My Favorite Season (1993) ✭✭✭✭ 1/2
My Favorite Season a complex adult coming-of-age story about a dysfunctional family's attempt to cope with one of life's most challenging passages. Catherine Deneuve and Daniel Auteuil are fantastic as a pair of estranged siblings who must come to grips with their aging mother's loss of independence while dealing with guilt and resentment over the forbidden desires of their youth. Throwing gas on the fire is the Mom (Marthe Villalonga) who knows how to perfectly exploit that guilt and misses no opportunity to do so. The film subtly explores the deep fissures in family relationships and all the characters feel as real and commonplace as the folks next door. If you've ever felt trapped between the needs of your children and caregiving for ailing parents, you'll see a lot of your own life in this memorable drama.
The Tree (2010) ✭✭✭1/2
A smart and mystical film about a mourning family that patient viewers will find rewarding and hypnotic. When her husband suddenly dies, Charlotte Gainsbourg and her four children find their lives in rural Australia turned topsy-turvy. Her youngest daughter Simone (an amazing performance by Morgana Davies) seeks solace in a large tree on their property and eventually believes her dead father speaks to her through the massive limb’s wind blown creakings. The film becomes an allegory for the many ways people deal with the pain of profound loss and the psychological and emotional healing required to venture on.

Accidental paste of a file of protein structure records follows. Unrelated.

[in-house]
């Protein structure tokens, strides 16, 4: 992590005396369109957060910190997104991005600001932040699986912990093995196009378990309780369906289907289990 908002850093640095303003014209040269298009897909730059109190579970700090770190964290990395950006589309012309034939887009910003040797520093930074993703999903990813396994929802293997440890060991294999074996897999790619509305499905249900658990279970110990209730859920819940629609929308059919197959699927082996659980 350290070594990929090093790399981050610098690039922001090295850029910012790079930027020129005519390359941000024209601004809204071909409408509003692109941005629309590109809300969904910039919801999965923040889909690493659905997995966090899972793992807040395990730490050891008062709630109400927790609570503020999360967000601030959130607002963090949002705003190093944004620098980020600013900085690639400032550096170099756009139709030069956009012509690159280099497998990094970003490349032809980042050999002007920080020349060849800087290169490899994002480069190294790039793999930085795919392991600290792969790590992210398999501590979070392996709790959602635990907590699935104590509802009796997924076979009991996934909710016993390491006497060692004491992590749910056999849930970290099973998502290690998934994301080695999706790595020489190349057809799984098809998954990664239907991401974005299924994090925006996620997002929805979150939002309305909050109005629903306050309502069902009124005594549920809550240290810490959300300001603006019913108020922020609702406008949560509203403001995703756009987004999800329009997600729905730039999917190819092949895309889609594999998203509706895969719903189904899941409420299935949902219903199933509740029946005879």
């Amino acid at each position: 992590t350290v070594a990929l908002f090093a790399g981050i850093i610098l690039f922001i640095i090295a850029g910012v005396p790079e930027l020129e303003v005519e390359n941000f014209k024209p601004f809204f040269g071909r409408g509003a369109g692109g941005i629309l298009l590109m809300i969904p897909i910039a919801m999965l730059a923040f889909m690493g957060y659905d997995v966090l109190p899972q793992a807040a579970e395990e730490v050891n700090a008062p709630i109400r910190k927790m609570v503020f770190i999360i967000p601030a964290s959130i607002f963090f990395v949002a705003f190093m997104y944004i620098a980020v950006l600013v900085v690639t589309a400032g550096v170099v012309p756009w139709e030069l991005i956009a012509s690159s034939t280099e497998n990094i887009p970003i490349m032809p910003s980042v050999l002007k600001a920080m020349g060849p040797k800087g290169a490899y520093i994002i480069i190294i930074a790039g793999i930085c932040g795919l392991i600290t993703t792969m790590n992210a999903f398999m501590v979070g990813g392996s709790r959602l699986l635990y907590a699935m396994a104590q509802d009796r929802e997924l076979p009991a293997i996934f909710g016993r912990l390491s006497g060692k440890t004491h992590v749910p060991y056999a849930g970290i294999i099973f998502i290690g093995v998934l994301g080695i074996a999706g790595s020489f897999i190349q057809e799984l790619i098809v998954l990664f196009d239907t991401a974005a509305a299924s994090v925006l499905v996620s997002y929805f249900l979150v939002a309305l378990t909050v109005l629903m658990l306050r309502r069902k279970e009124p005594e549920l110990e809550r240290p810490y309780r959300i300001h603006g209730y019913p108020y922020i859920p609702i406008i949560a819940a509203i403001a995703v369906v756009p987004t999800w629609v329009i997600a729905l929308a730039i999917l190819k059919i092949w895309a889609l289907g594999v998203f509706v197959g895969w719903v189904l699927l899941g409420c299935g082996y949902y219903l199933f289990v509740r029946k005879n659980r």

Someone Else's Happiness (2005) ✭✭✭ 1/2
Fein Troch’s debut feature is a Haneke-esque dark and disturbing drama, all about the effects of a hit-and-run accident on the self-absorbed residents of an upscale Brussels suburb. The film reaches into the souls of its characters, many of whom secretly believe they may have inadvertently played a part in the deadly event. The mounting tensions and suspicions create a growing sense of pervasive, undefined guilt, much like a Kafka story. Great work from the largely unknown cast, in particular Ina Gerrts as a single mom with a suicidal ex-husband. No, this is not a musical. The script has a complex web of relationships and I really need to see it again to fully understand it, but Troch’s understated direction and Frank van den Eeden’s cloudy blue photography make the film work purely on artistic grounds.